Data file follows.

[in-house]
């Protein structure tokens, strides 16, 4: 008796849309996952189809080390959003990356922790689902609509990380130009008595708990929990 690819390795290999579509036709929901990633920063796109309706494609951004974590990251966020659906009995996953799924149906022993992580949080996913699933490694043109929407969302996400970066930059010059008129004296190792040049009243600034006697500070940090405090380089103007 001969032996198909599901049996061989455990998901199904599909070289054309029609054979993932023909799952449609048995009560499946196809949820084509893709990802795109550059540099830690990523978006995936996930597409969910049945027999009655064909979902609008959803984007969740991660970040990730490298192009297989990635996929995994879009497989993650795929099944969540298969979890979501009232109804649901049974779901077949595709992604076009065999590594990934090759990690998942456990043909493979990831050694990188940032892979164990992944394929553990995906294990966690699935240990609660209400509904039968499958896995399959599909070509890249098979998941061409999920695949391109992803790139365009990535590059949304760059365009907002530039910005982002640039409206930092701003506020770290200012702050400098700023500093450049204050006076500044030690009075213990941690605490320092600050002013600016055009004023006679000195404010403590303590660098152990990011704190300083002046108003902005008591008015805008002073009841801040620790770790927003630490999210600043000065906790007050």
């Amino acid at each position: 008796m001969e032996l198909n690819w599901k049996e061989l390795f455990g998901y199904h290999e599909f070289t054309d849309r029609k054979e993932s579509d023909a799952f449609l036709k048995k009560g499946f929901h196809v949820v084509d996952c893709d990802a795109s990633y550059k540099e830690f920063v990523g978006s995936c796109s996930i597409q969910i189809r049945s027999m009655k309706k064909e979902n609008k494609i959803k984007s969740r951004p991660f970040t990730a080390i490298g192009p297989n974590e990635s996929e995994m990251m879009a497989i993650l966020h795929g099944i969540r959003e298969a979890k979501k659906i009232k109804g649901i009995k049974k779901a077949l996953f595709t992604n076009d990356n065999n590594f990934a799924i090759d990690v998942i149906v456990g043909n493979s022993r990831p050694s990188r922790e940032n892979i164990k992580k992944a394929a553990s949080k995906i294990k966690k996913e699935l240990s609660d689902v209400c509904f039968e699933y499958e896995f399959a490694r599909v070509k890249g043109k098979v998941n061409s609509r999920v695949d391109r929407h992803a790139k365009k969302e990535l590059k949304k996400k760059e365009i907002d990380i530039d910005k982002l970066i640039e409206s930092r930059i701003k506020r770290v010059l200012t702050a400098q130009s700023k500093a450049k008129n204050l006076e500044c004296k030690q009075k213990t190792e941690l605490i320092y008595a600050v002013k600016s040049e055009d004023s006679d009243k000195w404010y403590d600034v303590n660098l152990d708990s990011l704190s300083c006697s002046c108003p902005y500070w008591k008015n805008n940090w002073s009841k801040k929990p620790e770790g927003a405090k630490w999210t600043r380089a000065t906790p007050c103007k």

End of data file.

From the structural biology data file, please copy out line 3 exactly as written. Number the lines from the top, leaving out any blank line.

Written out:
């Amino acid at each position: 008796m001969e032996l198909n690819w599901k049996e061989l390795f455990g998901y199904h290999e599909f070289t054309d849309r029609k054979e993932s579509d023909a799952f449609l036709k048995k009560g499946f929901h196809v949820v084509d996952c893709d990802a795109s990633y550059k540099e830690f920063v990523g978006s995936c796109s996930i597409q969910i189809r049945s027999m009655k309706k064909e979902n609008k494609i959803k984007s969740r951004p991660f970040t990730a080390i490298g192009p297989n974590e990635s996929e995994m990251m879009a497989i993650l966020h795929g099944i969540r959003e298969a979890k979501k659906i009232k109804g649901i009995k049974k779901a077949l996953f595709t992604n076009d990356n065999n590594f990934a799924i090759d990690v998942i149906v456990g043909n493979s022993r990831p050694s990188r922790e940032n892979i164990k992580k992944a394929a553990s949080k995906i294990k966690k996913e699935l240990s609660d689902v209400c509904f039968e699933y499958e896995f399959a490694r599909v070509k890249g043109k098979v998941n061409s609509r999920v695949d391109r929407h992803a790139k365009k969302e990535l590059k949304k996400k760059e365009i907002d990380i530039d910005k982002l970066i640039e409206s930092r930059i701003k506020r770290v010059l200012t702050a400098q130009s700023k500093a450049k008129n204050l006076e500044c004296k030690q009075k213990t190792e941690l605490i320092y008595a600050v002013k600016s040049e055009d004023s006679d009243k000195w404010y403590d600034v303590n660098l152990d708990s990011l704190s300083c006697s002046c108003p902005y500070w008591k008015n805008n940090w002073s009841k801040k929990p620790e770790g927003a405090k630490w999210t600043r380089a000065t906790p007050c103007k």